Applications Invited for M.Sc. (Research) in Centre for Research in Infectious Diseases
NB: Application process is now closed
Despite repeated exposure to HIV-1, certain individuals remain uninfected. In the mid-90’s, this decreased susceptibility to infection was shown to be, at least partly, explained by homozygosity for a 32 base pair deletion in the gene for the HIV-1 coreceptor CCR51,2.
This deletion is relatively common in northern Europeans, however, is extremely rare in Asians and Africans where HIV-1 seronegativity, despite multiple exposure, has also been documented suggesting the existence of additional genetic susceptibility factors to HIV-1 infection in other human populations.
Previously, as part of a larger project, the Ireland-Vietnam Blood-Borne Virus Initiative (IVVI), we have identified a number of novel mutations in the HIV-1 coreceptor gene CCR5 in exposed, HIV-1 seronegative individuals in Vietnam which were intriguingly associated with HIV-1 gp120 loop motifs indicative of binding to the alternative HIV-1 coreceptor, CXCR43. This project will functionally characterise these novel CCR5 mutants and their effect on surface expression in cultured cells and the impact on HIV-1 infection in vitro.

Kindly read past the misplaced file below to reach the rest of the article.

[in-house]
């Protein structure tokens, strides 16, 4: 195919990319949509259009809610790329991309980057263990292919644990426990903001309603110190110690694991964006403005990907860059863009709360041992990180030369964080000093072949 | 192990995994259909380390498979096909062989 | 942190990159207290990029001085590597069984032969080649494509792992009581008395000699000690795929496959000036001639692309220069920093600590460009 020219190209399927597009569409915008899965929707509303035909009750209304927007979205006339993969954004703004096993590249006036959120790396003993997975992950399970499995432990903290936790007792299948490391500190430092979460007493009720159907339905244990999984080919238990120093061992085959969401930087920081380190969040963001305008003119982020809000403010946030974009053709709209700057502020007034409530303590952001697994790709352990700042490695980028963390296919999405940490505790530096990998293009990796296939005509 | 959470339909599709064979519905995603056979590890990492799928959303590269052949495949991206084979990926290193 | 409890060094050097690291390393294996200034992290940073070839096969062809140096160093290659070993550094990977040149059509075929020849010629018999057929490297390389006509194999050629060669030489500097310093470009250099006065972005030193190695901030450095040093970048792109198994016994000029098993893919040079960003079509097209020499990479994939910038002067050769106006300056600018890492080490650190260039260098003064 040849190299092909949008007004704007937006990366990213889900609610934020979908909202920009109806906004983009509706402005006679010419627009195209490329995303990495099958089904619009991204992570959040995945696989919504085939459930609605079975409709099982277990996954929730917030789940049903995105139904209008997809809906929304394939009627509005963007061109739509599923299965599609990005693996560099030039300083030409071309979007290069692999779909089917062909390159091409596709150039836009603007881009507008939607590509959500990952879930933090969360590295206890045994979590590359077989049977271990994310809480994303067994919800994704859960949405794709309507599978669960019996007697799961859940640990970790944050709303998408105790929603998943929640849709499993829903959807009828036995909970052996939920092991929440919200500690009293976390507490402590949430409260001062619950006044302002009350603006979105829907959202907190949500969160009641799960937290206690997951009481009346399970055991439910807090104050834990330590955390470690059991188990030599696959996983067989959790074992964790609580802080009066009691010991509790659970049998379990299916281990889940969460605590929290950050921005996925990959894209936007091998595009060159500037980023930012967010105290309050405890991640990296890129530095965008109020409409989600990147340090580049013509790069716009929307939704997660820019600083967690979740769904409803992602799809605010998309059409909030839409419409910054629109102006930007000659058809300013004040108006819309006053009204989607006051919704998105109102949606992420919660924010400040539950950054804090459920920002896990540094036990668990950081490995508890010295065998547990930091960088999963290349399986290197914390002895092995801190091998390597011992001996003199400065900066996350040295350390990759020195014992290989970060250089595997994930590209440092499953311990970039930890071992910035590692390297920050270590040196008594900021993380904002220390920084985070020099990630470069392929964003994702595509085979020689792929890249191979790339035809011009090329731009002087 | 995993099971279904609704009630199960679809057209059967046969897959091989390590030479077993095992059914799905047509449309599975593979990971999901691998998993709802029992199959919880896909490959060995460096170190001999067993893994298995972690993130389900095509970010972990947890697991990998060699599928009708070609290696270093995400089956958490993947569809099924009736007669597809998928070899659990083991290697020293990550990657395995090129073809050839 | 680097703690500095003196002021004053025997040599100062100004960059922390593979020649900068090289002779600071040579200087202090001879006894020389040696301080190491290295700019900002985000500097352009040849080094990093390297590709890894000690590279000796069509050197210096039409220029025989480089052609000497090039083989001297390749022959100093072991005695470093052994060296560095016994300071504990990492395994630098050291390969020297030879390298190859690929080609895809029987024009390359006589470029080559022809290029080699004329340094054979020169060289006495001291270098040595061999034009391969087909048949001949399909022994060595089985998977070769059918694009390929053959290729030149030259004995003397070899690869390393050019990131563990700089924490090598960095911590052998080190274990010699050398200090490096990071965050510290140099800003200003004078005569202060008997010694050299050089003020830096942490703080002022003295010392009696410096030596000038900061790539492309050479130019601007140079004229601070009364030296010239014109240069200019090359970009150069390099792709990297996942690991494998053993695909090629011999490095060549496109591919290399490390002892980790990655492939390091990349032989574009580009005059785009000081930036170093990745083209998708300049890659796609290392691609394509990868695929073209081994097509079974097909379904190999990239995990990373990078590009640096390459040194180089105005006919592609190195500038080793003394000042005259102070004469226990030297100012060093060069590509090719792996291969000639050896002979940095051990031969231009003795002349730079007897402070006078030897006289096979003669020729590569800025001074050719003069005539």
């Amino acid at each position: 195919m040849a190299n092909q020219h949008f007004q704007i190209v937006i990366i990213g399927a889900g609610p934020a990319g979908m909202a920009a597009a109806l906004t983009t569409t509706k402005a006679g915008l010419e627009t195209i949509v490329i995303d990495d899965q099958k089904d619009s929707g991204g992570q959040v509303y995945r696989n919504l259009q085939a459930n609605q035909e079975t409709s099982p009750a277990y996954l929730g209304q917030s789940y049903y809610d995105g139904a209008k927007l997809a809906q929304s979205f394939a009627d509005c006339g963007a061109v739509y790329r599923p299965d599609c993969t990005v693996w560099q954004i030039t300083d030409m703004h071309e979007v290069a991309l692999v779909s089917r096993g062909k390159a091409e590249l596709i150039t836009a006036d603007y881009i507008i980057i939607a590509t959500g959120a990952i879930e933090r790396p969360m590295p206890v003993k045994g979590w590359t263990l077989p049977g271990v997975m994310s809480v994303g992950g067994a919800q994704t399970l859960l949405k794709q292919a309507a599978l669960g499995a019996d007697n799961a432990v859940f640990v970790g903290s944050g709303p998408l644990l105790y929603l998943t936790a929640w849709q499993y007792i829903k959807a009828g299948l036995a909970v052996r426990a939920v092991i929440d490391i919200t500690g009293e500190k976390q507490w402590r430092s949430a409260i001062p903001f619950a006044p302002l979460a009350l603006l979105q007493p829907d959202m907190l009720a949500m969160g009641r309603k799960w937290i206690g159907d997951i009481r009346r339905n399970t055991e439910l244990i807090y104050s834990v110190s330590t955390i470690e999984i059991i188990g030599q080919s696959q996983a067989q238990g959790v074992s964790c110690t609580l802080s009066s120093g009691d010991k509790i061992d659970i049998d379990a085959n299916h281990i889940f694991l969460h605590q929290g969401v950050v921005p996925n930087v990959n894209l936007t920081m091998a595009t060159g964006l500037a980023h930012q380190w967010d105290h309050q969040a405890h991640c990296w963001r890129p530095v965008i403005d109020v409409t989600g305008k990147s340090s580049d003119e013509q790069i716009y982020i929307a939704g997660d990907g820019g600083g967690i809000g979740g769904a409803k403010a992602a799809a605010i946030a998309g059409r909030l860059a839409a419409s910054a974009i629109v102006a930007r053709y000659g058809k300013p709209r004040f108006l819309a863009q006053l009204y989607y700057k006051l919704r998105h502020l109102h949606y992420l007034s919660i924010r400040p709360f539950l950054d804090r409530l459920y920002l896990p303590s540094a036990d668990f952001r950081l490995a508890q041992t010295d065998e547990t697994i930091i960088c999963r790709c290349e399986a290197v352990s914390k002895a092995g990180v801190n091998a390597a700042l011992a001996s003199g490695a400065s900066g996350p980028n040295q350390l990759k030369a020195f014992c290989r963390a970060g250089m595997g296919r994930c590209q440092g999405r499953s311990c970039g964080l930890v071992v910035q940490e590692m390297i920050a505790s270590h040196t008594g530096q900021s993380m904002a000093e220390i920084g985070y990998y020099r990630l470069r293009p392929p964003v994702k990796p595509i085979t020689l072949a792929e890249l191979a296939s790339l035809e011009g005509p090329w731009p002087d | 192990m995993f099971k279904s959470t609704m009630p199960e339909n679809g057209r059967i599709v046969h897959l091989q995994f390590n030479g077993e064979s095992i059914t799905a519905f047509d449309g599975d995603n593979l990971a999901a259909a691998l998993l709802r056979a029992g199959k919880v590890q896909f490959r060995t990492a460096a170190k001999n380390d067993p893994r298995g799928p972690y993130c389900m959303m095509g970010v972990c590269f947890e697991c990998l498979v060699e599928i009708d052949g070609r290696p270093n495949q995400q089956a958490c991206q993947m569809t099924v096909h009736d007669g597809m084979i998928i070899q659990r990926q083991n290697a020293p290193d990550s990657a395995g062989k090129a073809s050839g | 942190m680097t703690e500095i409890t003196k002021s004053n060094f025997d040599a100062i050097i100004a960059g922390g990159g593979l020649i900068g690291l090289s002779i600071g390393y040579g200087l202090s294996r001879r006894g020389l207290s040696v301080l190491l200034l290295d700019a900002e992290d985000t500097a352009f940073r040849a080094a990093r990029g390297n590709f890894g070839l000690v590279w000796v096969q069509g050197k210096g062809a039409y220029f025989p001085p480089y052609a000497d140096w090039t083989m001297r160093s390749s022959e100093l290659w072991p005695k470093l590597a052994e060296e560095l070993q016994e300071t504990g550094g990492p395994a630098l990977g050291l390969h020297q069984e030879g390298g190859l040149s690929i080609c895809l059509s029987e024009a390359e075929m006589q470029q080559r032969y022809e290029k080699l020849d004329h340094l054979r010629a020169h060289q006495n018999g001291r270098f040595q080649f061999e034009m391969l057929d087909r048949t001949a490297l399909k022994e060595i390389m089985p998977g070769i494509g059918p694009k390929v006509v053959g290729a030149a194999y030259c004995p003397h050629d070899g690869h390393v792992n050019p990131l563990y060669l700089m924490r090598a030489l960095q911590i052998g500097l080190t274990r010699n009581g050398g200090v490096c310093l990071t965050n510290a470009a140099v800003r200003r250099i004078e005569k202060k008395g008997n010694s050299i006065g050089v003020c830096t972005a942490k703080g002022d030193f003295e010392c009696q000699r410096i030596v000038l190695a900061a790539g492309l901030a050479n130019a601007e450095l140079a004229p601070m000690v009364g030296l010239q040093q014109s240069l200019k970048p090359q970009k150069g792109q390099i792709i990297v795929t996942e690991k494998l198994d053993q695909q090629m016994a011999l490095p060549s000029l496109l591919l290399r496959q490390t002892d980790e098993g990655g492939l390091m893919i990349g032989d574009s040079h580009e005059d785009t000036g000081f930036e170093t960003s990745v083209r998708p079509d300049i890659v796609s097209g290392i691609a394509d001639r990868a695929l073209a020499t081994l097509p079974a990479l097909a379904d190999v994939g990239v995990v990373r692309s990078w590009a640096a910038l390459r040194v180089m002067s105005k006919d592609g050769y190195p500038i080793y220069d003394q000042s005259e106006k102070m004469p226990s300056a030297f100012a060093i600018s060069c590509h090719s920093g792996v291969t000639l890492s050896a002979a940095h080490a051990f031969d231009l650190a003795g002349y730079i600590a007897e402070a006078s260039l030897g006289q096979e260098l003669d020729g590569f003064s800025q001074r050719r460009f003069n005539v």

A salary and tuition fees in full will be covered as part of a studentship for the successful candidate who should hold at least a 2.1 degree in a biomedical science. Alternatively the project would suit individuals with a clinical background in infectious disease who wanted to develop research skills in an exciting and challenging area. Informal enquiries or requests for further information are encouraged by email to Professor William W. Hall; email@example.com with cc. to firstname.lastname@example.org and email@example.com.
- Cannon P, June C. Chemokine receptor 5 knockout strategies. Curr Opin HIV AIDS. 2011; 6:74-9.
- Didigu CA, Doms RW. Novel approaches to inhibit HIV entry. Viruses. 2012; 4:309-24.
- Luu QP et al. HIV Type 1 Coreceptor Tropism, CCR5 Genotype, and Integrase Inhibitor Resistance Profiles in Vietnam: Implications for the Introduction of New Antiretroviral Regimens. AIDS Res Hum Retroviruses. 2012 (in press).
Published on 24/08/12